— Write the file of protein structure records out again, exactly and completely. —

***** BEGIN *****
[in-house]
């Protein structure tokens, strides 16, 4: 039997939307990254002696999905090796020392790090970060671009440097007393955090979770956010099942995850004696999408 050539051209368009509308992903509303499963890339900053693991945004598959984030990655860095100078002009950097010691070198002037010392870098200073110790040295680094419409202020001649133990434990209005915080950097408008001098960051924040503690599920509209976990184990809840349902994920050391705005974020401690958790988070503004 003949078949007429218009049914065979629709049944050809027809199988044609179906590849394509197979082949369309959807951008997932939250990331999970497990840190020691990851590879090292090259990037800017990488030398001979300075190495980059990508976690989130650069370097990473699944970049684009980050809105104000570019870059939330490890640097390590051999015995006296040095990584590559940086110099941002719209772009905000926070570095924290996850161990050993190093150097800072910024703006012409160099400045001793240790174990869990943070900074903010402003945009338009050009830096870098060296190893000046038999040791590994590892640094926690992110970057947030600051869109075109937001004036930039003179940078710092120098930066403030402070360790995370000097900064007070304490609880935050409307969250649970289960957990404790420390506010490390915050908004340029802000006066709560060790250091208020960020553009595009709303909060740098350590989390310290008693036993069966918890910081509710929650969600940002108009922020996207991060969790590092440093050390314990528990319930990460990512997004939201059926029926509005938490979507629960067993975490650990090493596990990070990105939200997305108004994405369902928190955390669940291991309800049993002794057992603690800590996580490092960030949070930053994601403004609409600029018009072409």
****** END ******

[in-house]
């Protein structure tokens, strides 16, 4: 039997939307990254002696999905090796020392790090970060671009440097007393955090979770956010099942995850004696999408 050539051209368009509308992903509303499963890339900053693991945004598959984030990655860095100078002009950097010691070198002037010392870098200073110790040295680094419409202020001649133990434990209005915080950097408008001098960051924040503690599920509209976990184990809840349902994920050391705005974020401690958790988070503004 003949078949007429218009049914065979629709049944050809027809199988044609179906590849394509197979082949369309959807951008997932939250990331999970497990840190020691990851590879090292090259990037800017990488030398001979300075190495980059990508976690989130650069370097990473699944970049684009980050809105104000570019870059939330490890640097390590051999015995006296040095990584590559940086110099941002719209772009905000926070570095924290996850161990050993190093150097800072910024703006012409160099400045001793240790174990869990943070900074903010402003945009338009050009830096870098060296190893000046038999040791590994590892640094926690992110970057947030600051869109075109937001004036930039003179940078710092120098930066403030402070360790995370000097900064007070304490609880935050409307969250649970289960957990404790420390506010490390915050908004340029802000006066709560060790250091208020960020553009595009709303909060740098350590989390310290008693036993069966918890910081509710929650969600940002108009922020996207991060969790590092440093050390314990528990319930990460990512997004939201059926029926509005938490979507629960067993975490650990090493596990990070990105939200997305108004994405369902928190955390669940291991309800049993002794057992603690800590996580490092960030949070930053994601403004609409600029018009072409």